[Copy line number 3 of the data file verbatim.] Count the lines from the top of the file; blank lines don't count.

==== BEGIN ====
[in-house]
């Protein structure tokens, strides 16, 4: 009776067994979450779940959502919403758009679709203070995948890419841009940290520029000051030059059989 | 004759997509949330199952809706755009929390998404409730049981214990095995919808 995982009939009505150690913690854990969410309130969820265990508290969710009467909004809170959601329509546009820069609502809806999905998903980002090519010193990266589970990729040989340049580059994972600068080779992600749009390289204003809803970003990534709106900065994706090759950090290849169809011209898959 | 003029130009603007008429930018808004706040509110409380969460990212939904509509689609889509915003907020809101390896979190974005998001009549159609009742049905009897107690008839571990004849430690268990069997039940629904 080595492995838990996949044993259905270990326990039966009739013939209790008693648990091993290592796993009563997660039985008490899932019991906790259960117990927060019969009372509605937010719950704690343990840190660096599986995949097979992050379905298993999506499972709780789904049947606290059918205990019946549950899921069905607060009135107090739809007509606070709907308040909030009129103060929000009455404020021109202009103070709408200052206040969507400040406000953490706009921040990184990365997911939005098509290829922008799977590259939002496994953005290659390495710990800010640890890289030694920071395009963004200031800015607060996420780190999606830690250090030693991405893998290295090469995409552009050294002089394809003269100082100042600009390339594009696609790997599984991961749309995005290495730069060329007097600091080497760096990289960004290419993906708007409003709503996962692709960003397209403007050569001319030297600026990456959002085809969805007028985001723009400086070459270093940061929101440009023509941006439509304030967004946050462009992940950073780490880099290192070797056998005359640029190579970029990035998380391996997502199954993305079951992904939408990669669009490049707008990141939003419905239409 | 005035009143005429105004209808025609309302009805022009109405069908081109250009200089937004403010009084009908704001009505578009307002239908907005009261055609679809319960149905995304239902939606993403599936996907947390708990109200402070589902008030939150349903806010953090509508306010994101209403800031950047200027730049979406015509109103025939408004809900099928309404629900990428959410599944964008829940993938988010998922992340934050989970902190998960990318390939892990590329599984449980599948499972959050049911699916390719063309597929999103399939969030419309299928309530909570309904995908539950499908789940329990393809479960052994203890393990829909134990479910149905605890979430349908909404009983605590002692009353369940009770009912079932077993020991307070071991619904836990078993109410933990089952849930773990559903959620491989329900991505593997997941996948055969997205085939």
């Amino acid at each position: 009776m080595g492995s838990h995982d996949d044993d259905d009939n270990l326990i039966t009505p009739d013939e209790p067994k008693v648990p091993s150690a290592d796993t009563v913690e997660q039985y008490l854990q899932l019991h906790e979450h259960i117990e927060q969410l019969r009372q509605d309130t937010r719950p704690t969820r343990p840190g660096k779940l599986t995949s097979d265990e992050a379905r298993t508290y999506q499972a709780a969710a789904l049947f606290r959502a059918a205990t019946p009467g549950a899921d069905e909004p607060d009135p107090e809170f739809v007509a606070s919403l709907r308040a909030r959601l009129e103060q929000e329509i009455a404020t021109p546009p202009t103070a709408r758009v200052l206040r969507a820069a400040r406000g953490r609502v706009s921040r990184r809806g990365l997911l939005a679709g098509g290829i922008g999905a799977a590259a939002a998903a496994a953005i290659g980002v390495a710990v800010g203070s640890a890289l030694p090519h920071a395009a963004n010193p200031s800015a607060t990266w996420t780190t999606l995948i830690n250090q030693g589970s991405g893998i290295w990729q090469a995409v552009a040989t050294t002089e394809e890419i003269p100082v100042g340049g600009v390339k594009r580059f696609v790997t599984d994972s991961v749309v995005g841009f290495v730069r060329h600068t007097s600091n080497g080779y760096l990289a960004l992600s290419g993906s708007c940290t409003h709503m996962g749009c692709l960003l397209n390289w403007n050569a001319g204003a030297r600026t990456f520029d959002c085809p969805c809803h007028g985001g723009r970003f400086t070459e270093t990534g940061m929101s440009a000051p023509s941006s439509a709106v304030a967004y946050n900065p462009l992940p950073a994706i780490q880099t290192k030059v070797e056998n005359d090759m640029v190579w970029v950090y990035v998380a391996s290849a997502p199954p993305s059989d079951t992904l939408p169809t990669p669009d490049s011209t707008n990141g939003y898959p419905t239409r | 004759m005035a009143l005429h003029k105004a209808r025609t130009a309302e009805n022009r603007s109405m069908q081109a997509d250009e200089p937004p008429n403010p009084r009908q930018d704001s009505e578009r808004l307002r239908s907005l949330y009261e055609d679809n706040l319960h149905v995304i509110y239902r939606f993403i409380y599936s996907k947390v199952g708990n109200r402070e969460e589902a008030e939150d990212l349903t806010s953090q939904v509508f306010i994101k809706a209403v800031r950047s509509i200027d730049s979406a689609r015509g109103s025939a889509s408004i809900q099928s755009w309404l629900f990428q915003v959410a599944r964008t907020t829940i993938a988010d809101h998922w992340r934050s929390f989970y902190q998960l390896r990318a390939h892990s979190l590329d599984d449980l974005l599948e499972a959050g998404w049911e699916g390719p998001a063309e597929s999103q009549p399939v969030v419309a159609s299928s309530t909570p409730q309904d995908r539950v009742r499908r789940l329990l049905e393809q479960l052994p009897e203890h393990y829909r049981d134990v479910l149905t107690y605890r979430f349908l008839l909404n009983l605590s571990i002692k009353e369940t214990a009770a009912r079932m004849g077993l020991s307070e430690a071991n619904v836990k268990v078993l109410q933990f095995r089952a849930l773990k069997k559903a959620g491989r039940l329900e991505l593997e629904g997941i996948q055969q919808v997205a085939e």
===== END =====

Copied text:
């Amino acid at each position: 009776m080595g492995s838990h995982d996949d044993d259905d009939n270990l326990i039966t009505p009739d013939e209790p067994k008693v648990p091993s150690a290592d796993t009563v913690e997660q039985y008490l854990q899932l019991h906790e979450h259960i117990e927060q969410l019969r009372q509605d309130t937010r719950p704690t969820r343990p840190g660096k779940l599986t995949s097979d265990e992050a379905r298993t508290y999506q499972a709780a969710a789904l049947f606290r959502a059918a205990t019946p009467g549950a899921d069905e909004p607060d009135p107090e809170f739809v007509a606070s919403l709907r308040a909030r959601l009129e103060q929000e329509i009455a404020t021109p546009p202009t103070a709408r758009v200052l206040r969507a820069a400040r406000g953490r609502v706009s921040r990184r809806g990365l997911l939005a679709g098509g290829i922008g999905a799977a590259a939002a998903a496994a953005i290659g980002v390495a710990v800010g203070s640890a890289l030694p090519h920071a395009a963004n010193p200031s800015a607060t990266w996420t780190t999606l995948i830690n250090q030693g589970s991405g893998i290295w990729q090469a995409v552009a040989t050294t002089e394809e890419i003269p100082v100042g340049g600009v390339k594009r580059f696609v790997t599984d994972s991961v749309v995005g841009f290495v730069r060329h600068t007097s600091n080497g080779y760096l990289a960004l992600s290419g993906s708007c940290t409003h709503m996962g749009c692709l960003l397209n390289w403007n050569a001319g204003a030297r600026t990456f520029d959002c085809p969805c809803h007028g985001g723009r970003f400086t070459e270093t990534g940061m929101s440009a000051p023509s941006s439509a709106v304030a967004y946050n900065p462009l992940p950073a994706i780490q880099t290192k030059v070797e056998n005359d090759m640029v190579w970029v950090y990035v998380a391996s290849a997502p199954p993305s059989d079951t992904l939408p169809t990669p669009d490049s011209t707008n990141g939003y898959p419905t239409r | 004759m005035a009143l005429h003029k105004a209808r025609t130009a309302e009805n022009r603007s109405m069908q081109a997509d250009e200089p937004p008429n403010p009084r009908q930018d704001s009505e578009r808004l307002r239908s907005l949330y009261e055609d679809n706040l319960h149905v995304i509110y239902r939606f993403i409380y599936s996907k947390v199952g708990n109200r402070e969460e589902a008030e939150d990212l349903t806010s953090q939904v509508f306010i994101k809706a209403v800031r950047s509509i200027d730049s979406a689609r015509g109103s025939a889509s408004i809900q099928s755009w309404l629900f990428q915003v959410a599944r964008t907020t829940i993938a988010d809101h998922w992340r934050s929390f989970y902190q998960l390896r990318a390939h892990s979190l590329d599984d449980l974005l599948e499972a959050g998404w049911e699916g390719p998001a063309e597929s999103q009549p399939v969030v419309a159609s299928s309530t909570p409730q309904d995908r539950v009742r499908r789940l329990l049905e393809q479960l052994p009897e203890h393990y829909r049981d134990v479910l149905t107690y605890r979430f349908l008839l909404n009983l605590s571990i002692k009353e369940t214990a009770a009912r079932m004849g077993l020991s307070e430690a071991n619904v836990k268990v078993l109410q933990f095995r089952a849930l773990k069997k559903a959620g491989r039940l329900e991505l593997e629904g997941i996948q055969q919808v997205a085939e």